Results 1 to 4 of 4
    • Member Info
      • Native Language:
      • French
      • Home Country:
      • Canada
      • Current Location:
      • Canada

    • Join Date: Dec 2013
    • Posts: 2
    #1

    Welcome X in "his" new role ... or welcome X in "their" new role ?

    Please would you tell me if it is correct or incorrect to say the following...under the strange circumstance of not actually knowing if it is a male or female (perhaps due to the name which could be foreign, for example)

    We would like to welcome this person in "their" new role
    or
    We would like to welcome this person in "his" new role

    I was always taught that it is impossible to use "their" in this case as it is clearly a SINGULAR case of ONE person being welcomed ...hence into his/her new role...never "their" which is plural. However, the person writing the Memo for the company insists that this is correct and accepted, but I would like "grammatical English proof" that this is acceptable or not.
    Thank you for your time.
    Caroline

  1. Barb_D's Avatar
    • Member Info
      • Native Language:
      • American English
      • Home Country:
      • United States
      • Current Location:
      • United States

    • Join Date: Mar 2007
    • Posts: 19,221
    #2

    Re: Welcome X in "his" new role ... or welcome X in "their" new role ?

    You are unlikely to get such "grammatical English proof" here, Caroline.

    The use of "their" for a singular reference when the sex is unknown has a long history. It's acceptable use in a broad range of settings.

    Wouldn't you be embarrassed to use "his new role" and have a woman be the person you're talking about?
    I'm not a teacher, but I write for a living. Please don't ask me about 2nd conditionals, but I'm a safe bet for what reads well in (American) English.

  2. MikeNewYork's Avatar
    • Member Info
      • Native Language:
      • American English
      • Home Country:
      • United States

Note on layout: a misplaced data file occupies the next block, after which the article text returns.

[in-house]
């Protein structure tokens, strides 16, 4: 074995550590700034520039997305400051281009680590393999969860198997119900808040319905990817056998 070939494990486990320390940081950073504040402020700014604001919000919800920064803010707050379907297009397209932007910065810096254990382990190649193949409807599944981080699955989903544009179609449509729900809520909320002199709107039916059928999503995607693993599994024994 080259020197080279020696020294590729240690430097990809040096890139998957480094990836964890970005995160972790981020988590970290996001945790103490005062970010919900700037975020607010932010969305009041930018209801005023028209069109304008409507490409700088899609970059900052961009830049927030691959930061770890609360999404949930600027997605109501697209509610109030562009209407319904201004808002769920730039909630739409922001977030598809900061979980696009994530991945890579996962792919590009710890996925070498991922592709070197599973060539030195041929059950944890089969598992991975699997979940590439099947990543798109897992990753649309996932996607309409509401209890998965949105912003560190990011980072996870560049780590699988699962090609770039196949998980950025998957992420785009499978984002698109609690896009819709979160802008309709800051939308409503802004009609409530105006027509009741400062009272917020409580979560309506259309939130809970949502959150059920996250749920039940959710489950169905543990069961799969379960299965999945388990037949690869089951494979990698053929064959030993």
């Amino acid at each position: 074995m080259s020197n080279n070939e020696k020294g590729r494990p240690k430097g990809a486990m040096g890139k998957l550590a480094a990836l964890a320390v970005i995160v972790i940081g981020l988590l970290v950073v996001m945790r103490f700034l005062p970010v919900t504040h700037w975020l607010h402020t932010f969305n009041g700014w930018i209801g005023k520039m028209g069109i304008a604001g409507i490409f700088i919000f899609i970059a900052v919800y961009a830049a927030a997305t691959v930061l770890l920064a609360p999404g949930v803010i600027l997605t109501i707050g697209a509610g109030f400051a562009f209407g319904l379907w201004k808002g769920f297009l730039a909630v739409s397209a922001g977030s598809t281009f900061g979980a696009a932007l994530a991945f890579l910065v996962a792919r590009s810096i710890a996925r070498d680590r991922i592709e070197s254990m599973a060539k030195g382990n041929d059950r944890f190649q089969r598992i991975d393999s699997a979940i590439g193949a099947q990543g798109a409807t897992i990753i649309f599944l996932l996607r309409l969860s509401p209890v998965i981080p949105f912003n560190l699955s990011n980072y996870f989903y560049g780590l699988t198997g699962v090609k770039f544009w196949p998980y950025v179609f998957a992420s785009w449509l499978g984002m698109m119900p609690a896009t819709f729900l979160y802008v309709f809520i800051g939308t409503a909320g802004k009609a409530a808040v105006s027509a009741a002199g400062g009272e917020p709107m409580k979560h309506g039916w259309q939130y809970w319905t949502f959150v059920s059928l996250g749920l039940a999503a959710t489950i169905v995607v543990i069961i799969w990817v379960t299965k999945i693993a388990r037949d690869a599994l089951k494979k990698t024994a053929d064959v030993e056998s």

• Current Location:
      • United States

    • Join Date: Nov 2002
    • Posts: 24,983
    #3

    Re: Welcome X in "his" new role ... or welcome X in "their" new role ?

    Quote Originally Posted by acogscott View Post
    Please would you tell me if it is correct or incorrect to say the following...under the strange circumstance of not actually knowing if it is a male or female (perhaps due to the name which could be foreign, for example)

    We would like to welcome this person in "their" new role
    or
    We would like to welcome this person in "his" new role

    I was always taught that it is impossible to use "their" in this case as it is clearly a SINGULAR case of ONE person being welcomed ...hence into his/her new role...never "their" which is plural. However, the person writing the Memo for the company insists that this is correct and accepted, but I would like "grammatical English proof" that this is acceptable or not.
    Thank you for your time.
    Caroline
    I am not a big fan of using plural pronouns as gender-neutral singular pronouns. But, as Barb said, it is sometimes unavoidable. Sometimes we can avoid he problem by phrasing the sentence in the plural. Sometimes we can use "he/she or him/her. But neither of those strategies will work in your proposed sentence.

    • Member Info
      • Native Language:
      • French
      • Home Country:
      • Canada
      • Current Location:
      • Canada

    • Join Date: Dec 2013
    • Posts: 2
    #4

    Re: Welcome X in "his" new role ... or welcome X in "their" new role ?

    Quote Originally Posted by Barb_D View Post
    You are unlikely to get such "grammatical English proof" here, Caroline.

    The use of "their" for a singular reference when the sex is unknown has a long history. It's acceptable use in a broad range of settings.

    Wouldn't you be embarrassed to use "his new role" and have a woman be the person you're talking about?
    Reply - Thanks for the reply. Yes, I totally agree but that is why I find it strange that they even think about using PLURAL. If you have just taken on somebody, SURELY GOODNESS you know if the person is a Man or a Woman ??? (even if they did have foreign names from India or wherever which as I mentioned may not be obvious to Quebec as to what sex the person is)
    This means that you would obviously use HIS role or HER role and not their role ! hahaha
    thanks again.

Similar Threads

  1. Replies: 7
    Last Post: 11-Oct-2013, 08:01
  2. Grammatical role of "NOR"
    By TheParser in forum Ask a Teacher
    Replies: 1
    Last Post: 18-Dec-2009, 17:34
  3. meaning of "role of lifetime"
    By masterding in forum Ask a Teacher
    Replies: 1
    Last Post: 14-Nov-2009, 15:16
  4. article : Nuclear deterrence may still have a role to play"
    By Unregistered in forum Ask a Teacher
    Replies: 1
    Last Post: 30-Mar-2009, 02:26
  5. Role of "it" in the following phrase..
    By GFA in forum Ask a Teacher
    Replies: 1
    Last Post: 20-Nov-2008, 20:32

Bookmarks

Posting Permissions

  • You may not post new threads
  • You may not post replies
  • You may not post attachments
  • You may not edit your posts
  •